CLIMATE AND SOIL

Seasons

It can be grown in plains throughout the year but rabi season is the best

  • Rainy Season - June – July
  • Winter Season - October – November
  • Summer Season - February – March

    Soils

    A well drained soil with medium to high fertility is best suited.

    VAREITIES

    Bhagyamati

    It was released by ANGRAU. It is freely branching, erect type compact in habit. The emerging leaves are Purple in color, with slightly purple stem. Fairly resistant to fruit borer and little leaf virus. Fruits are borne in clusters of 3-6, deep purple with oblong shape and without spines. It comes to harvest in about 45-50 days after planting. Duration of the crop is 140-160 days. This variety withstands better for drought. Also performs better in upland rainfed cultivation. Yields range from 30-35 tons/ha.

    Pusa Purple Cluster

    Crop comes to harvest in 66-75 days, tall, erect, compact habit. Leaves and stem are purple. Fruits borne in clusters of 3-6 fruits deep purple oval shape, 10-12 cm long. Heavy yielder 30-40 tons/ha. Resistant to bacterial wilt. Duration is 135-140 days.

    Pusa Purple Long

    It is an early variety. Comes to harvest in about 45 days after planting. Semi erect habit, medium height, leaves and stem are green in colour, spines are absent. The leaves are with cut edges. Fruits long, purple, glossy, 25-30 cm long.

    Pusa Purple Round

    Tall, erect and sturdy in habit. Leaves and stems are dark green colour and without spines. Leaves are with entire margin. Fruits round weighing 130-150gm purple glossy, smooth and large. Resistant to little leaf disease, 135-150 days duration, yields moderate i.e. 20-25 tons/ha.

    Pusa Kranti

    Tall, vigorous and study in habit, leaves and stem are mild green. Spines are absent. Fruits oblong purple with shining gloomy appearance with attractive green calyx. Fruits are borne in singles, medium to large in size heavy yielder 35-40 tons/ha. Duration is 135-150 days.

    Arka Sheel

    The fruits are medium long tender and possess an attractive deep purple skin colour. The fruit contains more edible flesh and less number of seeds. It is a very high yielding and produces on an average 394 q/ha in 110 to 120 days after transplanting.

    Arka Kusumakar

    The fruits are small finger shapped and light green in color. The fruits are borne in clusters of 5-7. It is a very high yielding and dwarf plant bears about 70-75 fruits per plant with an average yield of 397 q/ha in about 110 to 120 days after transplanting.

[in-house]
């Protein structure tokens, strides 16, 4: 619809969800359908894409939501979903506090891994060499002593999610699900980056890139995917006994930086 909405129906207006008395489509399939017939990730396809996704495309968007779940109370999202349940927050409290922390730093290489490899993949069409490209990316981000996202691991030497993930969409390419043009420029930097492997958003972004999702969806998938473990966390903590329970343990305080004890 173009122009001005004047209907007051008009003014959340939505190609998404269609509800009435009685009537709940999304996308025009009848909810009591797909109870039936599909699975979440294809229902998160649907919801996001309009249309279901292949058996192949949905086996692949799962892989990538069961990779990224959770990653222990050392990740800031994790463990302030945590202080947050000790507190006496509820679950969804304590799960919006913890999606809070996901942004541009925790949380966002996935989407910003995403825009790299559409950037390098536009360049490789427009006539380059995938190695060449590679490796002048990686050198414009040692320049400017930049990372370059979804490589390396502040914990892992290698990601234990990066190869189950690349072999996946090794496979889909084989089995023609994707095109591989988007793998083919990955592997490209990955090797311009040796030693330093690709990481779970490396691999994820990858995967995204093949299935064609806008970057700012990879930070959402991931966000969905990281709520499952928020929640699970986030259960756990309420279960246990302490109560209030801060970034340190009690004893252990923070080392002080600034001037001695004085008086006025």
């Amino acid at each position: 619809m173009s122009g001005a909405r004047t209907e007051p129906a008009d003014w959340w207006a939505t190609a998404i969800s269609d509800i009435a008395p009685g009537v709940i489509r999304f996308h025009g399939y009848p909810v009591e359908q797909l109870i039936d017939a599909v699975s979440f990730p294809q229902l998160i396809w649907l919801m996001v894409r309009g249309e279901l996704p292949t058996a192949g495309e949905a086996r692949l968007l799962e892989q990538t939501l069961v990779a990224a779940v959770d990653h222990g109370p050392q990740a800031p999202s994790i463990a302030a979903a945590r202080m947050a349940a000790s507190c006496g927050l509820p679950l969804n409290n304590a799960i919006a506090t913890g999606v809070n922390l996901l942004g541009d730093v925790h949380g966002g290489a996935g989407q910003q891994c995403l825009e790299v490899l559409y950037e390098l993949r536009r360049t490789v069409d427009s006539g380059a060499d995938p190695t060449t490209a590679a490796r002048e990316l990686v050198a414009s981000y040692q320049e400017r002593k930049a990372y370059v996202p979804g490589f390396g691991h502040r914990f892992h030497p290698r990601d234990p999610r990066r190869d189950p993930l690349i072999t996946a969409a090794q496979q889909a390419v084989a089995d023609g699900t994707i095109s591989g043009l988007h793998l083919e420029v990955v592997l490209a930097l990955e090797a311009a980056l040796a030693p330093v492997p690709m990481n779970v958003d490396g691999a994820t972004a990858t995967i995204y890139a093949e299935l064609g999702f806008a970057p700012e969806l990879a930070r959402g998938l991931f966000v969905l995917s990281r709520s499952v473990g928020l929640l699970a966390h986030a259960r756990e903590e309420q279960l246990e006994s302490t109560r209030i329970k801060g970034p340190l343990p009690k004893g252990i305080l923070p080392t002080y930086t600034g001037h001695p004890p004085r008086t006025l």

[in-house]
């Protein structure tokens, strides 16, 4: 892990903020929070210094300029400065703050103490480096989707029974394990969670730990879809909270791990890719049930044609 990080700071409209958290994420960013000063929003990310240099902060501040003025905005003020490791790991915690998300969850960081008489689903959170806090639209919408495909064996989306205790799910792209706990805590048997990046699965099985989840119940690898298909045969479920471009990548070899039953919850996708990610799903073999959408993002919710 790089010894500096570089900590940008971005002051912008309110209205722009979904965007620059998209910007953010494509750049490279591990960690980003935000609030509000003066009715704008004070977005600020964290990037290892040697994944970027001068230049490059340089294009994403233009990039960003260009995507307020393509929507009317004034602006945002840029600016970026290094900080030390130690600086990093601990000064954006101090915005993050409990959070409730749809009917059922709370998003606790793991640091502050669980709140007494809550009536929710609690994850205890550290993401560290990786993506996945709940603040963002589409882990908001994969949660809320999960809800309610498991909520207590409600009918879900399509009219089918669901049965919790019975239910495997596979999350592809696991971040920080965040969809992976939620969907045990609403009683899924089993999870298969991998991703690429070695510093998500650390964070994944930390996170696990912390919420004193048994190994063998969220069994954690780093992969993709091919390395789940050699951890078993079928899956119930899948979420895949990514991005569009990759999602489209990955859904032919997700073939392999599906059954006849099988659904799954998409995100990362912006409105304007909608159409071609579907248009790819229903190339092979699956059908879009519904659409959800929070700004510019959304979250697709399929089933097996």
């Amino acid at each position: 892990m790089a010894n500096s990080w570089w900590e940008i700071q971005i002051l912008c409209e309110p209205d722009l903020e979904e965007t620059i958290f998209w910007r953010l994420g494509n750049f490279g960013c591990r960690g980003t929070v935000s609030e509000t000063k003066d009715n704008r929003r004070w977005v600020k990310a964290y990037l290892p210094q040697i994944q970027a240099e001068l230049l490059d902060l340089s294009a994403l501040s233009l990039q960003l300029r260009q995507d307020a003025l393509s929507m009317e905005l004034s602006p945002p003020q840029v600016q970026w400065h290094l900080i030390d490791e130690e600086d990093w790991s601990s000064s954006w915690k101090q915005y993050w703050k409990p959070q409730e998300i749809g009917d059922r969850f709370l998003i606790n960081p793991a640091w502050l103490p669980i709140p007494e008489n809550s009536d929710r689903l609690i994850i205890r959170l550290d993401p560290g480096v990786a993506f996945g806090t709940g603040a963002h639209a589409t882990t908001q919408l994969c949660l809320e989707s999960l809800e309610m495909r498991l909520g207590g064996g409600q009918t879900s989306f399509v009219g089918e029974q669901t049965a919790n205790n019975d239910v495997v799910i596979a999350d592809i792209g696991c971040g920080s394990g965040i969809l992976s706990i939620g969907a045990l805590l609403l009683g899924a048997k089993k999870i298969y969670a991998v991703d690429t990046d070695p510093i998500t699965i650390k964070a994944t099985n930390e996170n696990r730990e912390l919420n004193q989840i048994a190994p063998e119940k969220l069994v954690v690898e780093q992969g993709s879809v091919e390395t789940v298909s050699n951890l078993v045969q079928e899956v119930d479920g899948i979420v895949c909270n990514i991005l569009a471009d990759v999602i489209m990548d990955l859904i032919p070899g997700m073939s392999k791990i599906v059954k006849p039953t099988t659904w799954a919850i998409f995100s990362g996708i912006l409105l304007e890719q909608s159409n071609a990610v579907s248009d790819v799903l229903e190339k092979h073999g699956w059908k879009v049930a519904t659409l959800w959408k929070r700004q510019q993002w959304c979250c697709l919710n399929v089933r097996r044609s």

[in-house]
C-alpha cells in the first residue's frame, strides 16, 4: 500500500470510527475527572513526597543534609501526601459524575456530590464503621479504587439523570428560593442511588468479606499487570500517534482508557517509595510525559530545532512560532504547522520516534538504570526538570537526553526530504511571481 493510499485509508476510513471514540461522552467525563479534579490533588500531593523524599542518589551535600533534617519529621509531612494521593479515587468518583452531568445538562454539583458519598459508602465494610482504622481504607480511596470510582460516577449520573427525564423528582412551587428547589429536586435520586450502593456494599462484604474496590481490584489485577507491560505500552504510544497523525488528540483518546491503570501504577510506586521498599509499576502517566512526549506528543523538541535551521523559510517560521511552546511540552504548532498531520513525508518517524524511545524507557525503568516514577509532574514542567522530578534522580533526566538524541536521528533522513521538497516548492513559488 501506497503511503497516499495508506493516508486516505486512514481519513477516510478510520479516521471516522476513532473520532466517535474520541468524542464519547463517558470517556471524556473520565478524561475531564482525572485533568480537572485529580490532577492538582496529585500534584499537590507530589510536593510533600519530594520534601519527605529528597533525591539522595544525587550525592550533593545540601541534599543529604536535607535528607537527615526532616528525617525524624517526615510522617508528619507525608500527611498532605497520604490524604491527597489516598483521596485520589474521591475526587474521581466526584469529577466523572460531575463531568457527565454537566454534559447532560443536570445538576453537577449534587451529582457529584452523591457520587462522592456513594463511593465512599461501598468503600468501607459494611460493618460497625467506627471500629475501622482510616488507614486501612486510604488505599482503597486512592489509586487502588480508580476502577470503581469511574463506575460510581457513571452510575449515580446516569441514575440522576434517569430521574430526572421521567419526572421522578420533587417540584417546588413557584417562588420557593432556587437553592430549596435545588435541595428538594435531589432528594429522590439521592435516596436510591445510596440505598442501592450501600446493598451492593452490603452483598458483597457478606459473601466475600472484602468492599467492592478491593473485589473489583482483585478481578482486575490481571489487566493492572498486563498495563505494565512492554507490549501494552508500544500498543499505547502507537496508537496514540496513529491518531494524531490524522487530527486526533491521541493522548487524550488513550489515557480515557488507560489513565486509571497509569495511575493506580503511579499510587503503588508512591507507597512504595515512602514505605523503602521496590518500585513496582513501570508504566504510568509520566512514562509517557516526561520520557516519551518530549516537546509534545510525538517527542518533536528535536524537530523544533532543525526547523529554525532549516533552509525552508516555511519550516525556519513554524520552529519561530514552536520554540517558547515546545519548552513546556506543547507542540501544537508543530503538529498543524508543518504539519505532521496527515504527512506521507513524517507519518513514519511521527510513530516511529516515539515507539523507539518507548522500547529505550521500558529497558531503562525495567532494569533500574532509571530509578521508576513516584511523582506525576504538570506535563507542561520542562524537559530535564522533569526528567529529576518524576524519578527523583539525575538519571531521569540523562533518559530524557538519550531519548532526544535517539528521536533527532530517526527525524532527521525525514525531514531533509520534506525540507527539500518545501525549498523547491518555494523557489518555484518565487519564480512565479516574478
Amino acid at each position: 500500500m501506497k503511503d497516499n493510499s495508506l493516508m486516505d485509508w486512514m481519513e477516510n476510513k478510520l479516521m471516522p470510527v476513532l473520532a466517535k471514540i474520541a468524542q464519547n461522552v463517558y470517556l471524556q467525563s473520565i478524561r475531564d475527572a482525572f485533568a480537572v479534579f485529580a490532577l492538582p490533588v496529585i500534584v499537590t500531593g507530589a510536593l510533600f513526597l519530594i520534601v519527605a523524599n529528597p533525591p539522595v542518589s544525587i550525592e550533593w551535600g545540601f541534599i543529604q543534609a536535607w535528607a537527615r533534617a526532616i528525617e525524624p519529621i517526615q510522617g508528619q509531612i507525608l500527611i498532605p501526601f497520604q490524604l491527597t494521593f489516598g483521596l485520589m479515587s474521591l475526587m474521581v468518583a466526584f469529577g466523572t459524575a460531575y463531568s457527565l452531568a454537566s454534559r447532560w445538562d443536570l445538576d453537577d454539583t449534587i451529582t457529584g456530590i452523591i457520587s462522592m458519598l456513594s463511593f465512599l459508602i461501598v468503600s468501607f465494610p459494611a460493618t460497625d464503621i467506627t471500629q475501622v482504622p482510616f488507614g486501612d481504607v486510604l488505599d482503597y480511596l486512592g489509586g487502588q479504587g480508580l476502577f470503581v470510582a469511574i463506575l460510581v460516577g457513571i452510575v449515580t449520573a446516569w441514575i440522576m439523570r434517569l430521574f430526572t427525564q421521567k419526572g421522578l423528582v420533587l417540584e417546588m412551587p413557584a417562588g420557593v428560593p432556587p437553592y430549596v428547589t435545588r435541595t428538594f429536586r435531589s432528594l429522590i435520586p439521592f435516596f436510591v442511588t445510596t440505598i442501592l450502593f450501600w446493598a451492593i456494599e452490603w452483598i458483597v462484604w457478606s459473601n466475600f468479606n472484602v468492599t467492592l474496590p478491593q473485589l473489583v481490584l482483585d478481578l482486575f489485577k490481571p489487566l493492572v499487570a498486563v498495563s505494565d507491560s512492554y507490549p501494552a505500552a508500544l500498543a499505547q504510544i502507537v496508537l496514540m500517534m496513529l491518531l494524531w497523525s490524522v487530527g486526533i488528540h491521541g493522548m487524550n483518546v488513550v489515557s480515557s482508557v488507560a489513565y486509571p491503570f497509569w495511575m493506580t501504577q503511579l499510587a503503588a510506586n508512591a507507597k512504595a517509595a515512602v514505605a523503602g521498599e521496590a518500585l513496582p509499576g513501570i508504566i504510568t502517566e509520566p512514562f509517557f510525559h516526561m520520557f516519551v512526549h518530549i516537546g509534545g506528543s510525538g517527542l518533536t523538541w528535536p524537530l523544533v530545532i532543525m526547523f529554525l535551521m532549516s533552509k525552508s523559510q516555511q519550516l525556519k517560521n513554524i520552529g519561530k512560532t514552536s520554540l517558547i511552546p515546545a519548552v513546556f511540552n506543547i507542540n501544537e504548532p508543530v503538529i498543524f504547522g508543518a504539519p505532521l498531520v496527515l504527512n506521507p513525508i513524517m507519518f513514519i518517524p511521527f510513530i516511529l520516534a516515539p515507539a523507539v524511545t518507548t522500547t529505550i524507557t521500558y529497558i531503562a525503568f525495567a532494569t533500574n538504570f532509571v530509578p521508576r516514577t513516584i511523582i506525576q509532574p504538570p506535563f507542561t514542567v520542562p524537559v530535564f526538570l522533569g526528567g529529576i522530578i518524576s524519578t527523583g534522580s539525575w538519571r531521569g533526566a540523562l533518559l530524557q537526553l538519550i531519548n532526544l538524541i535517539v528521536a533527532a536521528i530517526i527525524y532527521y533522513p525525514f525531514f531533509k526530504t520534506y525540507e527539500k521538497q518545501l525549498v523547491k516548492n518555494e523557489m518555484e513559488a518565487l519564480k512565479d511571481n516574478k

Arka Navneeth

    A F1 hybrid Large oval fruits with deep purple shining skin. Calyx green, thick and fleshy. Average fruit weight 450 g. Free from bitter principal with very good cooking qualities. Yield 65-70 t/ha

    CULTURAL PRACTICES

    Seeds and Sowing

    650 gm seed grown in a nursery of 25-30 beds of the size 1x4 m would be adequate to transplant one hectare. The seedlings with 3-4 leaves with are approximately 30-35 days old should be transplanted with a spacing of 50x50cm. or 75x50 cm.

    Manures and Fertilizers

    A basal dressing of 50kg of P2O5 and 50kg K2O are to be applied/ha in the last ploughing. Application of Farm Yard Manure upto 25 tons/ha is desirable. 100kg of Nitrogen per hectare is to be applied in three split doses at 30th, 60th and 75th day after planting.

    Interculture

    Weeding, Hoeing and earthing up is to be done along with fertilization.

    Irrigation

    The crop requires adequate moisture during the first 70 days. It can withstand drought later to some extent and still revive upon the soil moisture. In summer interval of 4-5 days and in winter 7-10 days.

    Harvesting

    The harvesting starts from 50th day onwards and continues for 50 days in the first phase and a second phase con be obtained after 20-25 days if adequate nutrition and irrigation are provided. The crop can be removed after 110 days if the 2nd flush is not desired, otherwise it can be retained for 150-160 days.